‣ Henrietta Lacks, a Black woman, was 31 when cervical cancer cells were extracted from her without her consent months before her passing. Last week, her family settled with biotech giant Thermo Fisher, and Anil Oza and Mariana Lenharo explain what this could mean for the future of research for Nature:
But Ayers notes that the circumstances under which Lacks’s cells were taken from her are unique, and that this case’s outcome might not extrapolate to others involving the use of ‘medical waste’ in research. “Litigation on behalf of the Lacks family would not open the floodgates to litigation by others that have voluntarily donated tissue or cells for other types of medical research,” he says.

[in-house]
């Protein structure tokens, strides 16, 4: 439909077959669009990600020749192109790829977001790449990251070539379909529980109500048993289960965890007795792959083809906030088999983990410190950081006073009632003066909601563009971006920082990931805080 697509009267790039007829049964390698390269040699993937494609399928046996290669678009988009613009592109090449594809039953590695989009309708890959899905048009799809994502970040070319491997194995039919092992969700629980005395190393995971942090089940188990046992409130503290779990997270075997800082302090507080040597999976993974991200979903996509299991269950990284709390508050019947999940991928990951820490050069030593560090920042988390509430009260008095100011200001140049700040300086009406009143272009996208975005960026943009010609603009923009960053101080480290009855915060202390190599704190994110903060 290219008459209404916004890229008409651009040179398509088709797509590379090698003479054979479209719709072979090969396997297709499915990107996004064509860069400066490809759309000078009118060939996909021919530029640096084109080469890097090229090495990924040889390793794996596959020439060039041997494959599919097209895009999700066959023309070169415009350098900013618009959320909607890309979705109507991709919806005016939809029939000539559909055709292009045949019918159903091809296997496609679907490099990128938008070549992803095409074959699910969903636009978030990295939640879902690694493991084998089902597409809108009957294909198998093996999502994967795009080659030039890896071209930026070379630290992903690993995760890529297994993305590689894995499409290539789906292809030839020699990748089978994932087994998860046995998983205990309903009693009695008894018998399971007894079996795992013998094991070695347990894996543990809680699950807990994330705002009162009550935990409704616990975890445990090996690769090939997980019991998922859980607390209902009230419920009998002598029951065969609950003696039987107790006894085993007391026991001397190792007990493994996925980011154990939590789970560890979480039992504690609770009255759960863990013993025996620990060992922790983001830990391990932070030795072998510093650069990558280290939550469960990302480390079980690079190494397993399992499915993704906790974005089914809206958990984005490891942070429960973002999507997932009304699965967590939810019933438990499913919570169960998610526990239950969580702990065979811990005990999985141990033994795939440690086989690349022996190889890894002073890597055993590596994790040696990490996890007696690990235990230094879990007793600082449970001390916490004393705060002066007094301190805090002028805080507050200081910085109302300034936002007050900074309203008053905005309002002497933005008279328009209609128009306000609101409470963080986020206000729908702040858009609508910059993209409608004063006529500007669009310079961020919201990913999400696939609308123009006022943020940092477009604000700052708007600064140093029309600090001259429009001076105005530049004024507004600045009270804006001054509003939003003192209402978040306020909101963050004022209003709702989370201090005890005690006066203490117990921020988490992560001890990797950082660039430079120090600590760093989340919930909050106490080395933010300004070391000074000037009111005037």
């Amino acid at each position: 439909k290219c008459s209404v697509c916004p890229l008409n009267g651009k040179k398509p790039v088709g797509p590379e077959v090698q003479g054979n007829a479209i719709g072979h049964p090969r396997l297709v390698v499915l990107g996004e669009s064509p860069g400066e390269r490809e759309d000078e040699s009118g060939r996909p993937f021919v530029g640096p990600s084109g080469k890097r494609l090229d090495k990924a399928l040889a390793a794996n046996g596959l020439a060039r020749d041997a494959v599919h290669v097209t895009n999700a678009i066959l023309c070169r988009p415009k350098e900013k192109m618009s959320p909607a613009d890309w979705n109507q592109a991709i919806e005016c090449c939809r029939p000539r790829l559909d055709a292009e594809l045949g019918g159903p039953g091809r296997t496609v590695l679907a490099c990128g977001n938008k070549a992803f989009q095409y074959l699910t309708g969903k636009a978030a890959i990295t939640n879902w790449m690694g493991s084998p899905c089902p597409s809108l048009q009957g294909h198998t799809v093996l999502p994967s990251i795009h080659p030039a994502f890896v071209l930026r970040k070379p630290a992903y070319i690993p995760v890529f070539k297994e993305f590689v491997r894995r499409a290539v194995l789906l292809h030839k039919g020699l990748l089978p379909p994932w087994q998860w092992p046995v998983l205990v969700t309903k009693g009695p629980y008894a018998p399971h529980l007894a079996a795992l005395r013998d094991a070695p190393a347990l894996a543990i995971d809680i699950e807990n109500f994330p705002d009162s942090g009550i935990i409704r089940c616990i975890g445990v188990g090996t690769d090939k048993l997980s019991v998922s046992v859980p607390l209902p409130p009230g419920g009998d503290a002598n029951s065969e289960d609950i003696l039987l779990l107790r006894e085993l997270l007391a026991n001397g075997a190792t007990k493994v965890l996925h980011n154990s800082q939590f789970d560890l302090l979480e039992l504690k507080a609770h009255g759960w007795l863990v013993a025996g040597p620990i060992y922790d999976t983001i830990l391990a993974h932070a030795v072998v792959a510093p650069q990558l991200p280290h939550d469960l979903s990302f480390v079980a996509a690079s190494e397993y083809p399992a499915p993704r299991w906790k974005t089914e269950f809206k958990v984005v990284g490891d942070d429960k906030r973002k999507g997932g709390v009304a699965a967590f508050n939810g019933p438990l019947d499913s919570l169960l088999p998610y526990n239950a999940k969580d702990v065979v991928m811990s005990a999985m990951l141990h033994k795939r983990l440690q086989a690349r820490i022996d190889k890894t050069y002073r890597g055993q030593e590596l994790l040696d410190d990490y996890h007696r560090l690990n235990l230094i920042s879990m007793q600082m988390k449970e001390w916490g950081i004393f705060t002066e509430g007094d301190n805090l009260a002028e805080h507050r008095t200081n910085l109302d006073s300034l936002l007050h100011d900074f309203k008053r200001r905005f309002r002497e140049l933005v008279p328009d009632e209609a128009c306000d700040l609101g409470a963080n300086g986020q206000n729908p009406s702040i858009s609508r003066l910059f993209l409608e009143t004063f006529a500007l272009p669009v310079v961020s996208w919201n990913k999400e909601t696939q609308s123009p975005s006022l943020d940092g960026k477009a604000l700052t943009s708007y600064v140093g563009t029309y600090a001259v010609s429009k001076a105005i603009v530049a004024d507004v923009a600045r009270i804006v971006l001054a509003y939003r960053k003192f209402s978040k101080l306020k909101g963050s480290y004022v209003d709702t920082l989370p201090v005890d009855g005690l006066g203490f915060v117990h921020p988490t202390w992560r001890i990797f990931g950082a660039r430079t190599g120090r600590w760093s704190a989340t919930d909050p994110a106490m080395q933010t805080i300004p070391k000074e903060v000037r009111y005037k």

Other specialists say that the case does play into a larger discussion regarding the use of people’s tissue or other biological specimens in research. Much of the human tissue used in medical research is ‘waste’ discarded during surgery. Even if a person consents to a procedure, they should “have the legal right to decide whether to allow the use or not of cells derived” from it, says Stephen Sodeke, a bioethicist at Tuskegee University in Alabama.
‣ Apparently Gen Z-ers in China have started turning mango pits into fluffy little pets, and the results are strange and adorable:
‣ And finally, an incredible ranking of various tassels at the Boston Museum of Fine Arts (gotta appreciate the creator’s Lord Farquad fit and wig, too):
Required Reading is published every Thursday afternoon, and it is comprised of a short list of art-related links to long-form articles, videos, blog posts, or photo essays worth a second look.